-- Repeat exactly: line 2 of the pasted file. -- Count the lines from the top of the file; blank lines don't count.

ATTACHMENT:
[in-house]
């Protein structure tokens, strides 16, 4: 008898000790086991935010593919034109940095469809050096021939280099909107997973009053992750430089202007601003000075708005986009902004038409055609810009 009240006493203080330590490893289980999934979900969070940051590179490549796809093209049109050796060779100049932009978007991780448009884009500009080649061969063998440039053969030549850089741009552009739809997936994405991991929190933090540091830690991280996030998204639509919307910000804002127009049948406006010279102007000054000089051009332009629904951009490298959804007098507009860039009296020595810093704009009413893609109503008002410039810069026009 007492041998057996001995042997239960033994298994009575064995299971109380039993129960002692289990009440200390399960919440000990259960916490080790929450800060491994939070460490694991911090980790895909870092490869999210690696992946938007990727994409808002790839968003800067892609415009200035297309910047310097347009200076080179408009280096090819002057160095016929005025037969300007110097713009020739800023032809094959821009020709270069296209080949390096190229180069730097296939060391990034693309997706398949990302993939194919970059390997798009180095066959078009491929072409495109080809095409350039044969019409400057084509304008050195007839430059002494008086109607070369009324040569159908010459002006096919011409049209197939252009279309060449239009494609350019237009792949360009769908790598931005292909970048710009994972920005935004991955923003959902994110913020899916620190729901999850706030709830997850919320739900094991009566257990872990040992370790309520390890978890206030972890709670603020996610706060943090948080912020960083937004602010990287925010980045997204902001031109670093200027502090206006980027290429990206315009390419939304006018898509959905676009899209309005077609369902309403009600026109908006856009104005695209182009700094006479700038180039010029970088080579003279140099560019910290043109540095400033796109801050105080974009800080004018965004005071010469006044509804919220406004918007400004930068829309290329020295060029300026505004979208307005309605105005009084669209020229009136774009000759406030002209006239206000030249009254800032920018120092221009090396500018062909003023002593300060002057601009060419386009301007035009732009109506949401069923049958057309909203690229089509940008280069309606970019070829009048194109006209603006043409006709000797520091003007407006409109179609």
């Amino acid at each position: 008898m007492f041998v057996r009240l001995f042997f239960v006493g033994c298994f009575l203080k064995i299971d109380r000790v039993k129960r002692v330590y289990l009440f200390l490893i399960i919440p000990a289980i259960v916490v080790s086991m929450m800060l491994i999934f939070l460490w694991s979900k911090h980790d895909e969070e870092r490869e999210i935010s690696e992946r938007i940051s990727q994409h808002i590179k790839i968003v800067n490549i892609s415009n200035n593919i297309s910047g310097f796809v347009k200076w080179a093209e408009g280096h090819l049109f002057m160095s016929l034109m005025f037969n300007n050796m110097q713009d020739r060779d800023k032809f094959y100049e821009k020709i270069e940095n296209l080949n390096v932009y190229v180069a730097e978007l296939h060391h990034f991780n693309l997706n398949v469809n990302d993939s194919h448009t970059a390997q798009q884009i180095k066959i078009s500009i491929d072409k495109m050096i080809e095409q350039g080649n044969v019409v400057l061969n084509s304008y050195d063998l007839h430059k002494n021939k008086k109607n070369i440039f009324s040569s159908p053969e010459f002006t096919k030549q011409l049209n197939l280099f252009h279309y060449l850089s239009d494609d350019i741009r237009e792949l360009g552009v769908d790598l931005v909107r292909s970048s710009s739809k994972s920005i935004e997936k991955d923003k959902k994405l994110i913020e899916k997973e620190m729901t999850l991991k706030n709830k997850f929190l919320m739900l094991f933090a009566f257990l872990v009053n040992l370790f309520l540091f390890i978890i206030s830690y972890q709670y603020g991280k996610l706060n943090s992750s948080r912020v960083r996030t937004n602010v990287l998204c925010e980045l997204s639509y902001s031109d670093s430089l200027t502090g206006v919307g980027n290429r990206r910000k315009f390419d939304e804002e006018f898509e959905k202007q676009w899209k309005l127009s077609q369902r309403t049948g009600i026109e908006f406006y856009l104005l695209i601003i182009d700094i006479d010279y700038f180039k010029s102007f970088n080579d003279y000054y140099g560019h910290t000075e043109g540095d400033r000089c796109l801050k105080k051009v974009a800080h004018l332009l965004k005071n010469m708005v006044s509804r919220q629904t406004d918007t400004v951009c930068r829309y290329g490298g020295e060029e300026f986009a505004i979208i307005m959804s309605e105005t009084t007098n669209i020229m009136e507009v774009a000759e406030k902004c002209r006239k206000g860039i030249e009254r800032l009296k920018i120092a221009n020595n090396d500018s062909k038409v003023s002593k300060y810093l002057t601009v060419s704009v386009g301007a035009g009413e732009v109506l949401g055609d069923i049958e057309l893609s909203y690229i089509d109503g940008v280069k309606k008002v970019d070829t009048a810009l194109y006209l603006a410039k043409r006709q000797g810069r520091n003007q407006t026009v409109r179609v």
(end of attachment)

């Protein structure tokens, strides 16, 4: 008898000790086991935010593919034109940095469809050096021939280099909107997973009053992750430089202007601003000075708005986009902004038409055609810009 009240006493203080330590490893289980999934979900969070940051590179490549796809093209049109050796060779100049932009978007991780448009884009500009080649061969063998440039053969030549850089741009552009739809997936994405991991929190933090540091830690991280996030998204639509919307910000804002127009049948406006010279102007000054000089051009332009629904951009490298959804007098507009860039009296020595810093704009009413893609109503008002410039810069026009 007492041998057996001995042997239960033994298994009575064995299971109380039993129960002692289990009440200390399960919440000990259960916490080790929450800060491994939070460490694991911090980790895909870092490869999210690696992946938007990727994409808002790839968003800067892609415009200035297309910047310097347009200076080179408009280096090819002057160095016929005025037969300007110097713009020739800023032809094959821009020709270069296209080949390096190229180069730097296939060391990034693309997706398949990302993939194919970059390997798009180095066959078009491929072409495109080809095409350039044969019409400057084509304008050195007839430059002494008086109607070369009324040569159908010459002006096919011409049209197939252009279309060449239009494609350019237009792949360009769908790598931005292909970048710009994972920005935004991955923003959902994110913020899916620190729901999850706030709830997850919320739900094991009566257990872990040992370790309520390890978890206030972890709670603020996610706060943090948080912020960083937004602010990287925010980045997204902001031109670093200027502090206006980027290429990206315009390419939304006018898509959905676009899209309005077609369902309403009600026109908006856009104005695209182009700094006479700038180039010029970088080579003279140099560019910290043109540095400033796109801050105080974009800080004018965004005071010469006044509804919220406004918007400004930068829309290329020295060029300026505004979208307005309605105005009084669209020229009136774009000759406030002209006239206000030249009254800032920018120092221009090396500018062909003023002593300060002057601009060419386009301007035009732009109506949401069923049958057309909203690229089509940008280069309606970019070829009048194109006209603006043409006709000797520091003007407006409109179609």